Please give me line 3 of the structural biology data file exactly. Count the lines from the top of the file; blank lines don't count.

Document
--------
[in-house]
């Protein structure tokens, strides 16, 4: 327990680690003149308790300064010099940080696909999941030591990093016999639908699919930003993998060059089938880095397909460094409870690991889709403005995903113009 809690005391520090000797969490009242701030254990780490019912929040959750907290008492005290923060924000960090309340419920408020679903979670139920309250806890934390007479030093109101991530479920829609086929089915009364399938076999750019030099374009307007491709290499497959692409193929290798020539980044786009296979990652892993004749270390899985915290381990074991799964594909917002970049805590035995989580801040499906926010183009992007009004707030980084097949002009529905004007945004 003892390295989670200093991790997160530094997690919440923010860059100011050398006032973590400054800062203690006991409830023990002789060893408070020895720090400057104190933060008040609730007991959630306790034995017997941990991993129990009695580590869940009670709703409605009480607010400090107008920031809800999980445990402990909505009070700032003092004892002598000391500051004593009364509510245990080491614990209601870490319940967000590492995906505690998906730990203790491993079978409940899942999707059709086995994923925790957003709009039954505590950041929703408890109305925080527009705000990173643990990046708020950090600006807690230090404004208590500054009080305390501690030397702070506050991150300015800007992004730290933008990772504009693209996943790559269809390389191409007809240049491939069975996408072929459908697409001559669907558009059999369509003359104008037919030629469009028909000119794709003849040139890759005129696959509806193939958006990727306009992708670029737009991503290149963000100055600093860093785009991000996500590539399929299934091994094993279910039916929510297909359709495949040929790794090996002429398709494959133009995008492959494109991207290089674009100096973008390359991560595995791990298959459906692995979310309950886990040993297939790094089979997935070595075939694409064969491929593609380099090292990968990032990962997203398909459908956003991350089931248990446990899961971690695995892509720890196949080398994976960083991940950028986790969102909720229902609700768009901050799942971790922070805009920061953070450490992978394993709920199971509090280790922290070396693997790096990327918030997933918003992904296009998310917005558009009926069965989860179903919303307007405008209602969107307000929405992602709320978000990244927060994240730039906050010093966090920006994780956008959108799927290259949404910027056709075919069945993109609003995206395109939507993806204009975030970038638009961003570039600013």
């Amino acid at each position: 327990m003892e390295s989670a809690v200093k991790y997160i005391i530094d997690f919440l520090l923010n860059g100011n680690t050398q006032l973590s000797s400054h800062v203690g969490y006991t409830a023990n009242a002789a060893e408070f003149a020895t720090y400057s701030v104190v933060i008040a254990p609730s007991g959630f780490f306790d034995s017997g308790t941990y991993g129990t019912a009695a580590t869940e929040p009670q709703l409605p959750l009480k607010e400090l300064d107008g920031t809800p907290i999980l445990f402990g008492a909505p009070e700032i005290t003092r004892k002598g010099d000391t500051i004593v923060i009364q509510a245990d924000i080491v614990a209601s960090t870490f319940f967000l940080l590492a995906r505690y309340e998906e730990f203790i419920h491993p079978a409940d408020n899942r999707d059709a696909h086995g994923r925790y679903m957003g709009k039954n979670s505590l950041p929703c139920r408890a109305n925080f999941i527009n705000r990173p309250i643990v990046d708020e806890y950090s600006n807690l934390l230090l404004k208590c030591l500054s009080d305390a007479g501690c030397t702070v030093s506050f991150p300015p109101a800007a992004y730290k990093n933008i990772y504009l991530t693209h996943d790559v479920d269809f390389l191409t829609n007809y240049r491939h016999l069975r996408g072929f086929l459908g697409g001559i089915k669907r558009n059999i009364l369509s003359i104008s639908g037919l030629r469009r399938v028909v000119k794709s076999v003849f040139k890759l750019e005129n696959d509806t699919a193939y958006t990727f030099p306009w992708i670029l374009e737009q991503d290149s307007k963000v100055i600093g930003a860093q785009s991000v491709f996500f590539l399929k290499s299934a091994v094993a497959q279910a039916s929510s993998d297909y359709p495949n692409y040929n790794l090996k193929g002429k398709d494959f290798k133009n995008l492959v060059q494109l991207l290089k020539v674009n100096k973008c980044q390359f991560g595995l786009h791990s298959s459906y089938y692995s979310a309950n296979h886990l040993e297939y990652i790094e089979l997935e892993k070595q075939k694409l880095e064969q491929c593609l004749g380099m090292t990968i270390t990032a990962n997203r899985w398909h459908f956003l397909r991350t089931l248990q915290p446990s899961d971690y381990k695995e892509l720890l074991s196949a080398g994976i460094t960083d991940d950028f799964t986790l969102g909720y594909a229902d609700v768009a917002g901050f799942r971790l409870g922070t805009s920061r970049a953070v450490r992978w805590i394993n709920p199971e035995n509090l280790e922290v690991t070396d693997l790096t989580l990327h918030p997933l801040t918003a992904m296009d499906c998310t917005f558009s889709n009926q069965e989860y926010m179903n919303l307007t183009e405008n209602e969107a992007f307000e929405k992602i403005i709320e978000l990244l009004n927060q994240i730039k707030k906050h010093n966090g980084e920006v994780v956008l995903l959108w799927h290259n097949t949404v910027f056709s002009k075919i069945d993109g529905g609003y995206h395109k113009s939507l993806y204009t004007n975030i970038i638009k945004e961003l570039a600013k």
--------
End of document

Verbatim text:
């Amino acid at each position: 327990m003892e390295s989670a809690v200093k991790y997160i005391i530094d997690f919440l520090l923010n860059g100011n680690t050398q006032l973590s000797s400054h800062v203690g969490y006991t409830a023990n009242a002789a060893e408070f003149a020895t720090y400057s701030v104190v933060i008040a254990p609730s007991g959630f780490f306790d034995s017997g308790t941990y991993g129990t019912a009695a580590t869940e929040p009670q709703l409605p959750l009480k607010e400090l300064d107008g920031t809800p907290i999980l445990f402990g008492a909505p009070e700032i005290t003092r004892k002598g010099d000391t500051i004593v923060i009364q509510a245990d924000i080491v614990a209601s960090t870490f319940f967000l940080l590492a995906r505690y309340e998906e730990f203790i419920h491993p079978a409940d408020n899942r999707d059709a696909h086995g994923r925790y679903m957003g709009k039954n979670s505590l950041p929703c139920r408890a109305n925080f999941i527009n705000r990173p309250i643990v990046d708020e806890y950090s600006n807690l934390l230090l404004k208590c030591l500054s009080d305390a007479g501690c030397t702070v030093s506050f991150p300015p109101a800007a992004y730290k990093n933008i990772y504009l991530t693209h996943d790559v479920d269809f390389l191409t829609n007809y240049r491939h016999l069975r996408g072929f086929l459908g697409g001559i089915k669907r558009n059999i009364l369509s003359i104008s639908g037919l030629r469009r399938v028909v000119k794709s076999v003849f040139k890759l750019e005129n696959d509806t699919a193939y958006t990727f030099p306009w992708i670029l374009e737009q991503d290149s307007k963000v100055i600093g930003a860093q785009s991000v491709f996500f590539l399929k290499s299934a091994v094993a497959q279910a039916s929510s993998d297909y359709p495949n692409y040929n790794l090996k193929g002429k398709d494959f290798k133009n995008l492959v060059q494109l991207l290089k020539v674009n100096k973008c980044q390359f991560g595995l786009h791990s298959s459906y089938y692995s979310a309950n296979h886990l040993e297939y990652i790094e089979l997935e892993k070595q075939k694409l880095e064969q491929c593609l004749g380099m090292t990968i270390t990032a990962n997203r899985w398909h459908f956003l397909r991350t089931l248990q915290p446990s899961d971690y381990k695995e892509l720890l074991s196949a080398g994976i460094t960083d991940d950028f799964t986790l969102g909720y594909a229902d609700v768009a917002g901050f799942r971790l409870g922070t805009s920061r970049a953070v450490r992978w805590i394993n709920p199971e035995n509090l280790e922290v690991t070396d693997l790096t989580l990327h918030p997933l801040t918003a992904m296009d499906c998310t917005f558009s889709n009926q069965e989860y926010m179903n919303l307007t183009e405008n209602e969107a992007f307000e929405k992602i403005i709320e978000l990244l009004n927060q994240i730039k707030k906050h010093n966090g980084e920006v994780v956008l995903l959108w799927h290259n097949t949404v910027f056709s002009k075919i069945d993109g529905g609003y995206h395109k113009s939507l993806y204009t004007n975030i970038i638009k945004e961003l570039a600013k």